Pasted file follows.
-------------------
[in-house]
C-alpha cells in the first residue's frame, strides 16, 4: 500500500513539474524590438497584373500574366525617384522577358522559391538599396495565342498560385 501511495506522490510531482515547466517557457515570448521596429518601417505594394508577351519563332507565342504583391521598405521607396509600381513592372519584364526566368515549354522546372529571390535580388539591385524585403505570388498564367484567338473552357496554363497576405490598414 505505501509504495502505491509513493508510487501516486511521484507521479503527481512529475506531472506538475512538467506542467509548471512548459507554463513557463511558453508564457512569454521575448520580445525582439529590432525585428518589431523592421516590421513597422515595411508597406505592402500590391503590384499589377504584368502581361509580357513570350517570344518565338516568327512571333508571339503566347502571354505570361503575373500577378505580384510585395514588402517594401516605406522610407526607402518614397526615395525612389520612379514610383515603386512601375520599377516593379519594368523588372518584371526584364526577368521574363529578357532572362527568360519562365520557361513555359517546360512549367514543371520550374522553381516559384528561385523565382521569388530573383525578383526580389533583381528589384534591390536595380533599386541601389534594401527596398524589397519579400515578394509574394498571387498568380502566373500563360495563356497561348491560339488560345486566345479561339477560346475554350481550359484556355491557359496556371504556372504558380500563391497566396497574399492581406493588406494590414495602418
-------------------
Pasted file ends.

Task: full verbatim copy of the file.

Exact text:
[in-house]
C-alpha cells in the first residue's frame, strides 16, 4: 500500500513539474524590438497584373500574366525617384522577358522559391538599396495565342498560385 501511495506522490510531482515547466517557457515570448521596429518601417505594394508577351519563332507565342504583391521598405521607396509600381513592372519584364526566368515549354522546372529571390535580388539591385524585403505570388498564367484567338473552357496554363497576405490598414 505505501509504495502505491509513493508510487501516486511521484507521479503527481512529475506531472506538475512538467506542467509548471512548459507554463513557463511558453508564457512569454521575448520580445525582439529590432525585428518589431523592421516590421513597422515595411508597406505592402500590391503590384499589377504584368502581361509580357513570350517570344518565338516568327512571333508571339503566347502571354505570361503575373500577378505580384510585395514588402517594401516605406522610407526607402518614397526615395525612389520612379514610383515603386512601375520599377516593379519594368523588372518584371526584364526577368521574363529578357532572362527568360519562365520557361513555359517546360512549367514543371520550374522553381516559384528561385523565382521569388530573383525578383526580389533583381528589384534591390536595380533599386541601389534594401527596398524589397519579400515578394509574394498571387498568380502566373500563360495563356497561348491560339488560345486566345479561339477560346475554350481550359484556355491557359496556371504556372504558380500563391497566396497574399492581406493588406494590414495602418